7. Featherstone, Liza. “Wal-Mart Charity Evaluated.” Reclaim Democracy. November 21, 2005. Accessed July 3, 2020. https://reclaimdemocracy.org/walmart-charity/. ^
  8. Lichtenstein, Nelson. “The Retail Revolution: How Wal-Mart Created a Brave New World of Business.” Metropolitan Books. July 21, 2009. Accessed July 3, 2020. https://books.google.com/books?id=ot0-dSuyF8wC&pg=PA279&lpg=PA279&dq=%E2%80%9CWe+feel+very+strongly,%E2%80%9D+he+wrote,+%E2%80%9Cthat+Wal-Mart+really%C2%A0is+not,+and%C2%A0should+not%C2%A0be,+in+the+charity+business.%E2%80%9D&hl=en#v=onepage&q=%E2%80%9CWe%20feel%20very%20strongly%2C%E2%80%9D%20he%20wrote%2C%20%E2%80%9Cthat%20Wal-Mart%20really%C2%A0is%20not%2C%20and%C2%A0should%20not%C2%A0be%2C%20in%20the%20charity%20business.%E2%80%9D&f=false. ^
  9. “Our History.” Walton Family Foundation. Accessed July 5, 2020. https://www.waltonfamilyfoundation.org/about-us/our-history. ^
  10. “Inside the Walton Family Foundation’s “Unprecedented” Giving to the Colorado River.” Inside Philanthropy. Accessed July 5, 2020. https://www.insidephilanthropy.com/home/2019/5/2/inside-the-walton-family-foundations-ambitious-and-unprecedented-effort-to-shape-the-future-of-the-colorado-river. ^
  11. Sullivan, Maureen. “Why is the Walton Family Foundation Putting Another $250 million Into Charter Schools.” Forbes. June 30, 2016. Accessed July 5, 2020. https://www.forbes.com/sites/maureensullivan/2016/06/30/why-is-the-walton-family-foundation-putting-another-250-million-into-charter-schools/#3d86da7f5c0c. ^
  12. “Search All Grant.” Walton Family Foundation. Accessed July 5, 2020. https://www.waltonfamilyfoundation.org/grants-database. ^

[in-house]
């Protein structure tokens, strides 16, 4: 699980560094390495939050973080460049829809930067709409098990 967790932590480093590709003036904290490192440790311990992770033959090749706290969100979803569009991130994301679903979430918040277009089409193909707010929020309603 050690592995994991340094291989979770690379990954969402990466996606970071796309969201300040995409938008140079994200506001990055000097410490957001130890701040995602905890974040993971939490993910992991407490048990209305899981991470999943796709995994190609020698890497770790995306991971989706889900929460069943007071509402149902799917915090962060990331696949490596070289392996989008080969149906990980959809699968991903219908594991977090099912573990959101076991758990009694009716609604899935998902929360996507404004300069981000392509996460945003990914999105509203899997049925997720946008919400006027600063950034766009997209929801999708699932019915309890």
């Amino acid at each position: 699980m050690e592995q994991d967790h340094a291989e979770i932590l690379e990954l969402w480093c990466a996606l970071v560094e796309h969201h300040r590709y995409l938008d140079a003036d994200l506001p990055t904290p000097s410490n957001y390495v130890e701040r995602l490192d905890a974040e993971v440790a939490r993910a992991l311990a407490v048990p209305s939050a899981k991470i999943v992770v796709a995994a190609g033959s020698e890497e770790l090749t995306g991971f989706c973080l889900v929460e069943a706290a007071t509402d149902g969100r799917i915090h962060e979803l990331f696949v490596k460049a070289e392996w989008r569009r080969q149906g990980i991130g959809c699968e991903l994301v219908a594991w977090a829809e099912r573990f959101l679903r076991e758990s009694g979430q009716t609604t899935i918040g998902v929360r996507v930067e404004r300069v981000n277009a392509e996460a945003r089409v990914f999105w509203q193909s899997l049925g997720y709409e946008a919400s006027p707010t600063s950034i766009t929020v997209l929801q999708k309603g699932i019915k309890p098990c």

13. “Search All Grant.” Walton Family Foundation. Accessed July 5, 2020. https://www.waltonfamilyfoundation.org/grants-database. ^
  14. “Search All Grant.” Walton Family Foundation. Accessed July 5, 2020. https://www.waltonfamilyfoundation.org/grants-database. ^
  15. “Search All Grant.” Walton Family Foundation. Accessed July 5, 2020. https://www.waltonfamilyfoundation.org/grants-database. ^
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Nonprofit Information

  • Accounting Period: December - November
  • Tax Exemption Received: February 1, 1988

  • Available Filings

    Period Form Type Total revenue Total functional expenses Total assets (EOY) Total liabilities (EOY) Unrelated business income? Total contributions Program service revenue Investment income Comp. of current officers, directors, etc. Form 990
    2015 Dec Form PF $1,065,818,231 $412,081,738 $2,657,142,575 $0 $0 $0 $0 $0 PDF
    2014 Dec Form PF $620,380,052 $388,491,933 $2,003,406,082 $0 $0 $0 $0 $0 PDF
    2013 Dec Form PF $593,729,358 $336,040,265 $1,771,517,963 $0 $0 $0 $0 $0 PDF
    2012 Dec Form PF $581,442,980 $441,204,485 $1,513,828,870 $0 $0 $0 $0 $0 PDF
    2011 Dec Form PF $821,834,581 $500,787,295 $1,285,933,195 $0 $0 $0 $0 $0 PDF

    Additional Filings (PDFs)

    Walton Family Foundation

    PO BOX 1860
    BENTONVILLE, AR 72712-1860